German Pancakes/Yorkshire Pudding

The holidays are nearly here and a bit of flower, milk and eggs can make some really good stuff!  I’ll post a Yorkshire pudding recipe later, but I can’t recommend highly enough German pancakes for Christmas morning.  They are tasty, light, unusual, and most of all:  quick and easy.  To feed more eight – ten, I just do two pans which works out fairly well.

Ingredients:  1 cup milk, 1 cup all-purpose flour, 4 eggs, 1 tsp. vanilla, pinch salt, confectionery sugar, 1 lemon, 4-6 tablespoons butter.  (I’ve used whole milk, skim milk, 2% milk, lactaid of different fat percentages — consistency is slightly different, but it works with whatever you have on hand.  I’d recommend whole milk.)

Mix milk, flour, eggs, vanilla and salt together.  Beat until combined.

Preheat oven to 435 degrees, then generously brush a large cast iron pan (or baking dish — I highly recommend cast iron) with 2-3 tablespoons butter, being sure to cover the sides of the pan.  Heat the pan in the oven until well hot and the butter is sizzling, a good five minutes.

Pour the batter into the pan and bake in the center of the oven approximately 16 minutes or until pancake rises high in the pan and browns partially.

Remove pan from oven, drizzle with butter, squeeze lemon juice, and sprinkle confectionery sugar all over the top.  The sugar seems to disappear, so it takes quite a bit.  Maple syrup is optional, but better without in my opinion.  Slice right in the pan and let everyone help themselves.

Serve with fresh fruit, a Mimosa or perhaps a bit of champagne!  And, of course, steaming cups of hot organic French pressed dark roast!

Enjoy.  Feeds 4-6


I’ve just finished up grading for my composition Fall semester and since have been feverishly compiling grocery and shopping lists for our holiday gatherings at camp.  I was thinking about the years of cooking and gathering as I grew up, thinking about my mother, now gone, and my father, now 85, and how we informed one another’s lives in terms of culinary prowess.  Here is an excerpt from my current project:  Woodfire Diaries: Cooking and Writing on the Little Two Hearted River:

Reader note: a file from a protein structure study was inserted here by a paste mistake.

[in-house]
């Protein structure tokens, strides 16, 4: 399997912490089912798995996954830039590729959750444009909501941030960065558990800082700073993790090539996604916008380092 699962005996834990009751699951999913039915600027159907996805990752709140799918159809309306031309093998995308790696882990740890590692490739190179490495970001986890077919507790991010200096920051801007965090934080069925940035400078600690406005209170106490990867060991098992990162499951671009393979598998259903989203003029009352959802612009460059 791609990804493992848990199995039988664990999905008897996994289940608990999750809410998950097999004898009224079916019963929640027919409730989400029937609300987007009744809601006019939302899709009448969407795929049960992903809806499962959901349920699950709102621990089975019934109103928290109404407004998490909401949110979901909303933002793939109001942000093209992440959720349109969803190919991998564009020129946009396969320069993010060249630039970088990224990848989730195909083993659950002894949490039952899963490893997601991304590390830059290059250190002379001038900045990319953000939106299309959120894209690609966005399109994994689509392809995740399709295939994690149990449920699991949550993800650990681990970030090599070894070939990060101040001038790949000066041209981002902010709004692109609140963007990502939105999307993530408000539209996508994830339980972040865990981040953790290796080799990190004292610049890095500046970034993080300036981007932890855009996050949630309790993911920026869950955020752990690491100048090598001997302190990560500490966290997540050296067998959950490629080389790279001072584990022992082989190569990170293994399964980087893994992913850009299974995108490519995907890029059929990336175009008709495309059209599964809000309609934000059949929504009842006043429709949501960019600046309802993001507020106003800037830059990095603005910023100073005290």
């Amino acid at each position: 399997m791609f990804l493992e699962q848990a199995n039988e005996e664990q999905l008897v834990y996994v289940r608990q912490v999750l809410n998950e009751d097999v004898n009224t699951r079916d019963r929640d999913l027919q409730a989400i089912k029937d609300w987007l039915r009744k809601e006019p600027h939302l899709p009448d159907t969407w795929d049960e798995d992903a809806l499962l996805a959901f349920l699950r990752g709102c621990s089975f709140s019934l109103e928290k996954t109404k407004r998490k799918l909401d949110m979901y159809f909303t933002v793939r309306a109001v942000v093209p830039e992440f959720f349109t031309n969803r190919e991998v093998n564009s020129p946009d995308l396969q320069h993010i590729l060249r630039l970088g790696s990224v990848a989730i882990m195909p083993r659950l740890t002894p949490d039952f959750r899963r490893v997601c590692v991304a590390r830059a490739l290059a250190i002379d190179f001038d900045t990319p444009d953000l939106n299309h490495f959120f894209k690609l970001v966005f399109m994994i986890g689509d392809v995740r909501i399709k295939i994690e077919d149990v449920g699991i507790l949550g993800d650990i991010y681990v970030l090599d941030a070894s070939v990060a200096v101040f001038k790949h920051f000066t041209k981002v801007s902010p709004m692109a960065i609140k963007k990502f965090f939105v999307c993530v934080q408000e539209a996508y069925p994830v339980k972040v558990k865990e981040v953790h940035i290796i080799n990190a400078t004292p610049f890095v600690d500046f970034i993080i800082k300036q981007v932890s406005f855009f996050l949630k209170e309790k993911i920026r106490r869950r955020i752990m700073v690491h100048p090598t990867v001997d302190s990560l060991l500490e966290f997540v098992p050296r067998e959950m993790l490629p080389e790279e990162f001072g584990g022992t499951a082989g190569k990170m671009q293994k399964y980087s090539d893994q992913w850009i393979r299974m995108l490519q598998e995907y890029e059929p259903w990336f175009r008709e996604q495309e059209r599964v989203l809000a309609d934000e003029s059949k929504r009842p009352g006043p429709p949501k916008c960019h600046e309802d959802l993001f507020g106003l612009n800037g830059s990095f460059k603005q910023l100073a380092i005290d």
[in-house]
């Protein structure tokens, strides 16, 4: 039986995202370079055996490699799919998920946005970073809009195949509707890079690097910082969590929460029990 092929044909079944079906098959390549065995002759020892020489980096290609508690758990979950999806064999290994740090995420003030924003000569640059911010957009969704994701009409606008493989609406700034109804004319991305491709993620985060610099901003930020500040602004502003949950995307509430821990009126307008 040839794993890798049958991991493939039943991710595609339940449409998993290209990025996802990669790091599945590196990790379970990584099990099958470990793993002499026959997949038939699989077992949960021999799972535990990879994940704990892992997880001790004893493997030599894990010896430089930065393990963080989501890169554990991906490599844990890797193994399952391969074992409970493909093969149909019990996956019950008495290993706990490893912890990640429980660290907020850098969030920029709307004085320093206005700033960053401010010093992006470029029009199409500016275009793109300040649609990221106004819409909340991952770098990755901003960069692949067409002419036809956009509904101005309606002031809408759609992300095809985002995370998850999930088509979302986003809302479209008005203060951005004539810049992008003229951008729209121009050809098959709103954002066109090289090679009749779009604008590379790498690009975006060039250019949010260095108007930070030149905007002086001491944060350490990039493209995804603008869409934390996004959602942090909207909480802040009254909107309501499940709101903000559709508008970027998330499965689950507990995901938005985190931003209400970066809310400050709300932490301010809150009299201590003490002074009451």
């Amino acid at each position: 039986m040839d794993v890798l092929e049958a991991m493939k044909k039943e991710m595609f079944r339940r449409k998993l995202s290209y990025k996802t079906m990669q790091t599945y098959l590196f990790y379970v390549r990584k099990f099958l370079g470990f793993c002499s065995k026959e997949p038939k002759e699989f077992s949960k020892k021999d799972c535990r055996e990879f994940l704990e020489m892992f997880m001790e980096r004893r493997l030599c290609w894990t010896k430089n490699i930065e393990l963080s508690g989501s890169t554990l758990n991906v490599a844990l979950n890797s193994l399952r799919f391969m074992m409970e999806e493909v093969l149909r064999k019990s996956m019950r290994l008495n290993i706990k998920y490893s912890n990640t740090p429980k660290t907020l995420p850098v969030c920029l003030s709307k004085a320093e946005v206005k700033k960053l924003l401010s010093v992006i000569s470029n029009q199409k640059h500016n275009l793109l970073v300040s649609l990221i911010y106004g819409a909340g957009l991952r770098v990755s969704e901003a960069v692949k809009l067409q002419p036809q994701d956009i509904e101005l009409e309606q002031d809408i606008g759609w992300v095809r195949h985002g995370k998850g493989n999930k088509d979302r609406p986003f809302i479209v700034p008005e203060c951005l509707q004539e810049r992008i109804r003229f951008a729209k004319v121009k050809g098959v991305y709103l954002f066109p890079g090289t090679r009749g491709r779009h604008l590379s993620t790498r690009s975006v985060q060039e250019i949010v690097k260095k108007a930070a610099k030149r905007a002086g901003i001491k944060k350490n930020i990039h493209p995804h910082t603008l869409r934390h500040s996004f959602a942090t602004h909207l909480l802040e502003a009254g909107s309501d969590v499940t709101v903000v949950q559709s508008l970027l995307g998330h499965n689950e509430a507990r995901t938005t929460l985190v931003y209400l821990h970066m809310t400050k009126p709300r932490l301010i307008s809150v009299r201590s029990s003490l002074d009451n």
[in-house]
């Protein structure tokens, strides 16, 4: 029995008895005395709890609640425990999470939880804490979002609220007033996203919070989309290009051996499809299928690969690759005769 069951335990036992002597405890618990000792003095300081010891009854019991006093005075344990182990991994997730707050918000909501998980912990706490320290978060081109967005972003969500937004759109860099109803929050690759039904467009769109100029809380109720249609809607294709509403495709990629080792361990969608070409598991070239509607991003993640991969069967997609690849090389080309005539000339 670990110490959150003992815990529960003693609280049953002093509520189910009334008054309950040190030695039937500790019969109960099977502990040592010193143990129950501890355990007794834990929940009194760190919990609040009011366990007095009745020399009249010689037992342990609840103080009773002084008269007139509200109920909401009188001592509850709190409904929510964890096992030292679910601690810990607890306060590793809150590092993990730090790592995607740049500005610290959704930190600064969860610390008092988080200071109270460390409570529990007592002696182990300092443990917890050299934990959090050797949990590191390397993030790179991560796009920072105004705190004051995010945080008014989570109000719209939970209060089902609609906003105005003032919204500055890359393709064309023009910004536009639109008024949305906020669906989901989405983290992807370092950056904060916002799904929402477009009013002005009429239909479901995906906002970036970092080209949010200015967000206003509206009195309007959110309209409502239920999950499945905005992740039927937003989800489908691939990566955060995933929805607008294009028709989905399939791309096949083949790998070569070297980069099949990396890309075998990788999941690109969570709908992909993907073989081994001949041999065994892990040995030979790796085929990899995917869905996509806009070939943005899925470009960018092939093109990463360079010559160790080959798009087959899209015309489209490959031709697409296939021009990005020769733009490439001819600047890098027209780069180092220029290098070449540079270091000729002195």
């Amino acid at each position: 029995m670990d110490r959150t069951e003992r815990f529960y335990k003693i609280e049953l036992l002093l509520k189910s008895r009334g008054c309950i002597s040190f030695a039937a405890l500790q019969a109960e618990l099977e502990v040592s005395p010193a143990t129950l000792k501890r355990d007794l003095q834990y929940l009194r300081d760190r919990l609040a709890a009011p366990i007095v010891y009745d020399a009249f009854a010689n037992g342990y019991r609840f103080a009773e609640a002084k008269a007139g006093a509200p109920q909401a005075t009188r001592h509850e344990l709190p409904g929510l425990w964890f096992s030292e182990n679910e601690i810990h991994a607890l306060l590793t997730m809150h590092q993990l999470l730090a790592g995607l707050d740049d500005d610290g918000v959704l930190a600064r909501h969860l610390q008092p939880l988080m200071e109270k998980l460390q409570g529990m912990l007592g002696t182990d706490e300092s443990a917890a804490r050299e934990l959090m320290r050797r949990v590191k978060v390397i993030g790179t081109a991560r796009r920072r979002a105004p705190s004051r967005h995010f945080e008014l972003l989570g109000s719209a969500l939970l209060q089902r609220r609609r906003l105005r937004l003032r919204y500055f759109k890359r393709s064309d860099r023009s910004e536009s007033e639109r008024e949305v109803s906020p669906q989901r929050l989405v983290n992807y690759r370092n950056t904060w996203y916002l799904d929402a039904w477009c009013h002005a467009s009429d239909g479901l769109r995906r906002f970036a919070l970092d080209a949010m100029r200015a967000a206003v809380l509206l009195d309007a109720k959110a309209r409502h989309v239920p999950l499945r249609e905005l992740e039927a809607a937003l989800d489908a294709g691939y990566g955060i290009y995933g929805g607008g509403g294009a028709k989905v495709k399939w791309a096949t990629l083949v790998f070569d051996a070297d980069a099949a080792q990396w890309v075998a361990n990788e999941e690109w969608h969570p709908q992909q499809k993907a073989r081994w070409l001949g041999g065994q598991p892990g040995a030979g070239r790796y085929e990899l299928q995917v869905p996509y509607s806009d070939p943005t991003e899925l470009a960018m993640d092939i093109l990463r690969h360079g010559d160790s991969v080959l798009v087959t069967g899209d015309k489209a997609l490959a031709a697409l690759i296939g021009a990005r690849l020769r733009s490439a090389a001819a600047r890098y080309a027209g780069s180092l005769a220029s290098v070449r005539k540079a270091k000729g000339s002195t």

It became clear to me from watching my parents, who had a marriage not made in heaven, that food was a powerful force between them.  My parents were each of them half English and half German and those cultures influenced their cooking some to be sure—Christmas dinner, for instance, was always Roast Beef and Yorkshire Pudding; but they were adventurous eaters and chefs and explored international cooking before many of those restaurants had even appeared near our small town of Haslett—or in the larger university town of East Lansing, Michigan.  They made Mexican food from scratch, Cajun food, Indian food, Scandinavian food and much more.  They were also influenced in a particular way by my father’s roots — a long pioneer history in Elk Rapids, Michigan, his grandfather a rugged steamboat captain during the lumber boom–and by my mother’s family’s farming background in Michigan’s thumb. 

So as a result, what we ate was not always sophisticated fare, but it was always interesting. 

Pizza was nearly the only junk food my brother and I could talk my parents into, and they cooked every day of their lives.  Leftovers were eaten for lunch or breakfast, though, if my mother had anything to say about it—they were never discarded and this instigated the garbage can wars, wars my mother always won in the short run.  She’d come home sometimes to find my father angrily throwing out small frozen packages of aluminum foil— shiny leftover pieces of her soul—that had been in our freezer for over a year, an act of defiance on his part that would precipitate a two-day fight.

At any rate, they saw feasting and food as a celebration of life, and so powerful was this shared view that it kept them together for the odd 40-some years of their tumultuous marriage.   It was creative, it was fun, no matter which of them was in charge (and my father was every bit the chef my mother was), but above all food was passionate. 

And it was a passion shared. 

For better or worse, they fed one another.

I’ll post a few other excerpts this month as they seem so appropriate to the season.  Cheers!